Just as religion finds itself challenging science when it identifies with particular nature models, so, too, when it enters the realm of values and politics, must it expect to compete for hearts and minds with evolving social and political models. Here the case is not as clear-cut as with nature models because it is typically much harder to demonstrate the superiority of a new social or political model than it is of a new nature model. The evidence is often ambiguous, even contradictory, partly because intangible personal preferences play a much larger role. As everyone who has argued politics is aware, the "facts" cited by partisans in support of their policy choices are often as debatable as the policies themselves.
Like nature models, political and social models are shaped by human experience, and as experience accumulates, models by necessity change. Religious models could, in principle, keep pace, but generally they tend to lag behind the emerging social consensus. Why? Because the morals espoused by religion have usually proven their worth over very long periods of time. Hence, the first impulse is to insist that behaviors that contradict these ethical models be forced into conformity with them.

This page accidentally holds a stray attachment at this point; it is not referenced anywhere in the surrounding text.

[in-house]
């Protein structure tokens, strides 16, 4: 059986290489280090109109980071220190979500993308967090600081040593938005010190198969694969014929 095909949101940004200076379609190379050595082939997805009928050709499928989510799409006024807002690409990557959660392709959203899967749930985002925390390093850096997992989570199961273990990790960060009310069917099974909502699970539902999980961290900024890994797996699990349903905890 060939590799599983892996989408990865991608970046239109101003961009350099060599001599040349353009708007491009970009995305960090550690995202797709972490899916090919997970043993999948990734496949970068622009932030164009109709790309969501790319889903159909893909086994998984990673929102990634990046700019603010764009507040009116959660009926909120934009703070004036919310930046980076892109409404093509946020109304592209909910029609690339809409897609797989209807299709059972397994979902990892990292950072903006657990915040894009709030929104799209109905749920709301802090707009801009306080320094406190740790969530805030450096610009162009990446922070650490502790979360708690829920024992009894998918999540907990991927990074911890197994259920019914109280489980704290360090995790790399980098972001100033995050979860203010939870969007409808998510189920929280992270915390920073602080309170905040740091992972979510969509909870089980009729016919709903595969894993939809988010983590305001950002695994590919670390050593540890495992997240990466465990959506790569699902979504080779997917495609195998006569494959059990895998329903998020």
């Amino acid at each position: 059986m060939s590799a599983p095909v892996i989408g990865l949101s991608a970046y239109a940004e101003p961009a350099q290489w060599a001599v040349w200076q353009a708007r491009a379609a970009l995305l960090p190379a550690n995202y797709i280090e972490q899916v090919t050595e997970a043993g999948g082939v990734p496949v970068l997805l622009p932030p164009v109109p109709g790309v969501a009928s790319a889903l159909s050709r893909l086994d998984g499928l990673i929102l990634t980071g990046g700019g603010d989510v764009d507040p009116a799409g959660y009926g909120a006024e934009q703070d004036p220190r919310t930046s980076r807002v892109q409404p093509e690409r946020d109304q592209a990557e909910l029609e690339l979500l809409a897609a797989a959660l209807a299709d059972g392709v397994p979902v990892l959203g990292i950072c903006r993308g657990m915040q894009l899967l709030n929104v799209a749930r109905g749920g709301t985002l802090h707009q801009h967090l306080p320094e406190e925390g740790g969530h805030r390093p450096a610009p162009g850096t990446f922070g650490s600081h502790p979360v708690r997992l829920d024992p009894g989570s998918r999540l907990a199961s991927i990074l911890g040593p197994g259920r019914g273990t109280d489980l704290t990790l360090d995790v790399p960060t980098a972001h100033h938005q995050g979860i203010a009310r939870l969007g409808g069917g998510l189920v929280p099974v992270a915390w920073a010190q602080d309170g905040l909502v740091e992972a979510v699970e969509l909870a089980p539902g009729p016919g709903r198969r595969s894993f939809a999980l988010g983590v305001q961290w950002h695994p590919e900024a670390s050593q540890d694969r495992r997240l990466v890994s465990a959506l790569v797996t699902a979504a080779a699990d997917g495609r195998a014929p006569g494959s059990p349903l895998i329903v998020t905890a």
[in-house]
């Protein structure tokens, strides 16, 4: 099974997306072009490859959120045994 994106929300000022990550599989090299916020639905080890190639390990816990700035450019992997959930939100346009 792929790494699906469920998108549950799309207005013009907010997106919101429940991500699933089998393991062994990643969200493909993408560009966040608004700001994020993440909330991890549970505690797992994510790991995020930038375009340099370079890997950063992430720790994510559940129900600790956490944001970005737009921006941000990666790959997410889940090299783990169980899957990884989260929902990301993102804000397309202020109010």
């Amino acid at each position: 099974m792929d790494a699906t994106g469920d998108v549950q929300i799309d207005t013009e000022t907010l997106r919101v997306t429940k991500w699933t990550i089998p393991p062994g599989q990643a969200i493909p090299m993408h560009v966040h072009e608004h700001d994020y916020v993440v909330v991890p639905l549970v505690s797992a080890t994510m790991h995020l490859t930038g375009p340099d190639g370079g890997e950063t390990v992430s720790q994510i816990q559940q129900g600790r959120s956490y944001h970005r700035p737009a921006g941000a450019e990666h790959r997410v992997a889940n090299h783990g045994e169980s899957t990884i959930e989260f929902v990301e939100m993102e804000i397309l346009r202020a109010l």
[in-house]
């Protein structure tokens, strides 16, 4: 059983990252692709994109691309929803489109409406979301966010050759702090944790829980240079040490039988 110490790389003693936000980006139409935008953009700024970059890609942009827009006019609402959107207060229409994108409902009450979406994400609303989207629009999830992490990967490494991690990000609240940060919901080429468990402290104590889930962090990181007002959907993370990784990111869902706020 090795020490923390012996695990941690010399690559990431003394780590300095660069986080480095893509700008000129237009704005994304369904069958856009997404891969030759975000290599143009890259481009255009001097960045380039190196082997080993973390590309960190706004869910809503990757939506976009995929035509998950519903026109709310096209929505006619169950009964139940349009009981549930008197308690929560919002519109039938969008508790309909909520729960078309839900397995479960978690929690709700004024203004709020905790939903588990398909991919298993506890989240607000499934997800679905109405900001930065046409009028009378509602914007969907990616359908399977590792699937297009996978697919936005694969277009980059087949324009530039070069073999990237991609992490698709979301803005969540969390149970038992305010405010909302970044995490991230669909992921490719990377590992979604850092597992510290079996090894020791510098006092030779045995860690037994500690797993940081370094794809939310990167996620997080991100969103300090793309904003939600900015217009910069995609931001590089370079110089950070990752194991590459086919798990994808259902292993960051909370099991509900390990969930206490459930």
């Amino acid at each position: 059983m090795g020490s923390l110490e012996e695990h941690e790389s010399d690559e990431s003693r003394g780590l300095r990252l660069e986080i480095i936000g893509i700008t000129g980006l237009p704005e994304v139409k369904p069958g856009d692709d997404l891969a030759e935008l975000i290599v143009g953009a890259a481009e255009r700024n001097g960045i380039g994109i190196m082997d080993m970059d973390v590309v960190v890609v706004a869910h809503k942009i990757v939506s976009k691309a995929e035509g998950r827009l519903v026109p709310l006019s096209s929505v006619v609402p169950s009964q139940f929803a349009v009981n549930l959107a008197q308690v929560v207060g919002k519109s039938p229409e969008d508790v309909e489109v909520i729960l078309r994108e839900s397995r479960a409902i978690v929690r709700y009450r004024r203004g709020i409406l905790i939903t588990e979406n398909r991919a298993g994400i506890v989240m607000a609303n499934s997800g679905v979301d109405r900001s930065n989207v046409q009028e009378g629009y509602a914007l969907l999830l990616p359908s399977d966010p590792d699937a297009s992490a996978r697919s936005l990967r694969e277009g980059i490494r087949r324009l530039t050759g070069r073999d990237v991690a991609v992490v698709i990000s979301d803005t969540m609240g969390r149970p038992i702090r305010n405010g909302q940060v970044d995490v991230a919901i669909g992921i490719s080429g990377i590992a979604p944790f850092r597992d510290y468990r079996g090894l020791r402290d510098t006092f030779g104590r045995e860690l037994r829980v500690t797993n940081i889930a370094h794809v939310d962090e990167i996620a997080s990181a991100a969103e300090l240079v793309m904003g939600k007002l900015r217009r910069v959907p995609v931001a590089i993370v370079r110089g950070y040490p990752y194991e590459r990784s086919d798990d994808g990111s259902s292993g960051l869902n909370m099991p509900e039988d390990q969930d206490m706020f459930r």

This conservative stance not only avoids risk but also affirms the power of the presiding authorities, just as the church's opposition to the Copernican model did.
The fact that tradition is often, but not infallibly, right goes to the essence of the eternal wrangling that has long divided empirical and ecclesiastical teachings. Resolving this schism will close an open wound that must be healed in order to firmly ground a dignitarian society. What is now traditional was not always so. To see inherited values as absolute truths handed down from on high fails to recognize that they earned their stripes in competition with alternative precepts that lost out. It's important to acknowledge that millions of lives were sacrificed to establish the values we now live by. The bloodiest wars, however horrible, often played a part in forging our human identity and its many cultural variations.